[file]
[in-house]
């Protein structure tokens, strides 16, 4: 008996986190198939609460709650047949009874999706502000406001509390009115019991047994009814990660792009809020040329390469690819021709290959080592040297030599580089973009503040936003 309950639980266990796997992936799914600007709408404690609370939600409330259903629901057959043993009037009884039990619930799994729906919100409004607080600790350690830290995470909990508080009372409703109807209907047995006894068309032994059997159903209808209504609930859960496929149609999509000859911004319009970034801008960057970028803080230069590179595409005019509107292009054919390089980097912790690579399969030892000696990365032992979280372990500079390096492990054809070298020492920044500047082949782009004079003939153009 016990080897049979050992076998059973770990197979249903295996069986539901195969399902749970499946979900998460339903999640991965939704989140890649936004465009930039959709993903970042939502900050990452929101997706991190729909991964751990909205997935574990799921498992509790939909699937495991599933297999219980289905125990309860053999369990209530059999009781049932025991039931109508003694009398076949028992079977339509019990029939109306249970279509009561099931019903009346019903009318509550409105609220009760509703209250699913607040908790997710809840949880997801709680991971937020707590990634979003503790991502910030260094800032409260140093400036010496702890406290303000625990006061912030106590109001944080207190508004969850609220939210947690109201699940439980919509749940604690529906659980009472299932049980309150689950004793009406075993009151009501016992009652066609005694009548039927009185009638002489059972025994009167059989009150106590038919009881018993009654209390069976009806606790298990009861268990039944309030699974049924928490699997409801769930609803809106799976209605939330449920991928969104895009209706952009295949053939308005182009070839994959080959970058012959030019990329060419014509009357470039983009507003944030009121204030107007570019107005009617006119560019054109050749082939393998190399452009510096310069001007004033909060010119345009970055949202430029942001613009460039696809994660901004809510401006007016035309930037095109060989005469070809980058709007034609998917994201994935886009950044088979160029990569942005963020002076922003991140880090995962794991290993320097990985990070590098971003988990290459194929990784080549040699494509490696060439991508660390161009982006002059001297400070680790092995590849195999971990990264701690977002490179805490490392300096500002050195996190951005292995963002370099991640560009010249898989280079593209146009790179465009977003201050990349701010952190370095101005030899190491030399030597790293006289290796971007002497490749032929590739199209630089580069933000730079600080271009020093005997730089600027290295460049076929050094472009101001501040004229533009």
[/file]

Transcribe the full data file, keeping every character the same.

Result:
[in-house]
């Protein structure tokens, strides 16, 4: 008996986190198939609460709650047949009874999706502000406001509390009115019991047994009814990660792009809020040329390469690819021709290959080592040297030599580089973009503040936003 309950639980266990796997992936799914600007709408404690609370939600409330259903629901057959043993009037009884039990619930799994729906919100409004607080600790350690830290995470909990508080009372409703109807209907047995006894068309032994059997159903209808209504609930859960496929149609999509000859911004319009970034801008960057970028803080230069590179595409005019509107292009054919390089980097912790690579399969030892000696990365032992979280372990500079390096492990054809070298020492920044500047082949782009004079003939153009 016990080897049979050992076998059973770990197979249903295996069986539901195969399902749970499946979900998460339903999640991965939704989140890649936004465009930039959709993903970042939502900050990452929101997706991190729909991964751990909205997935574990799921498992509790939909699937495991599933297999219980289905125990309860053999369990209530059999009781049932025991039931109508003694009398076949028992079977339509019990029939109306249970279509009561099931019903009346019903009318509550409105609220009760509703209250699913607040908790997710809840949880997801709680991971937020707590990634979003503790991502910030260094800032409260140093400036010496702890406290303000625990006061912030106590109001944080207190508004969850609220939210947690109201699940439980919509749940604690529906659980009472299932049980309150689950004793009406075993009151009501016992009652066609005694009548039927009185009638002489059972025994009167059989009150106590038919009881018993009654209390069976009806606790298990009861268990039944309030699974049924928490699997409801769930609803809106799976209605939330449920991928969104895009209706952009295949053939308005182009070839994959080959970058012959030019990329060419014509009357470039983009507003944030009121204030107007570019107005009617006119560019054109050749082939393998190399452009510096310069001007004033909060010119345009970055949202430029942001613009460039696809994660901004809510401006007016035309930037095109060989005469070809980058709007034609998917994201994935886009950044088979160029990569942005963020002076922003991140880090995962794991290993320097990985990070590098971003988990290459194929990784080549040699494509490696060439991508660390161009982006002059001297400070680790092995590849195999971990990264701690977002490179805490490392300096500002050195996190951005292995963002370099991640560009010249898989280079593209146009790179465009977003201050990349701010952190370095101005030899190491030399030597790293006289290796971007002497490749032929590739199209630089580069933000730079600080271009020093005997730089600027290295460049076929050094472009101001501040004229533009």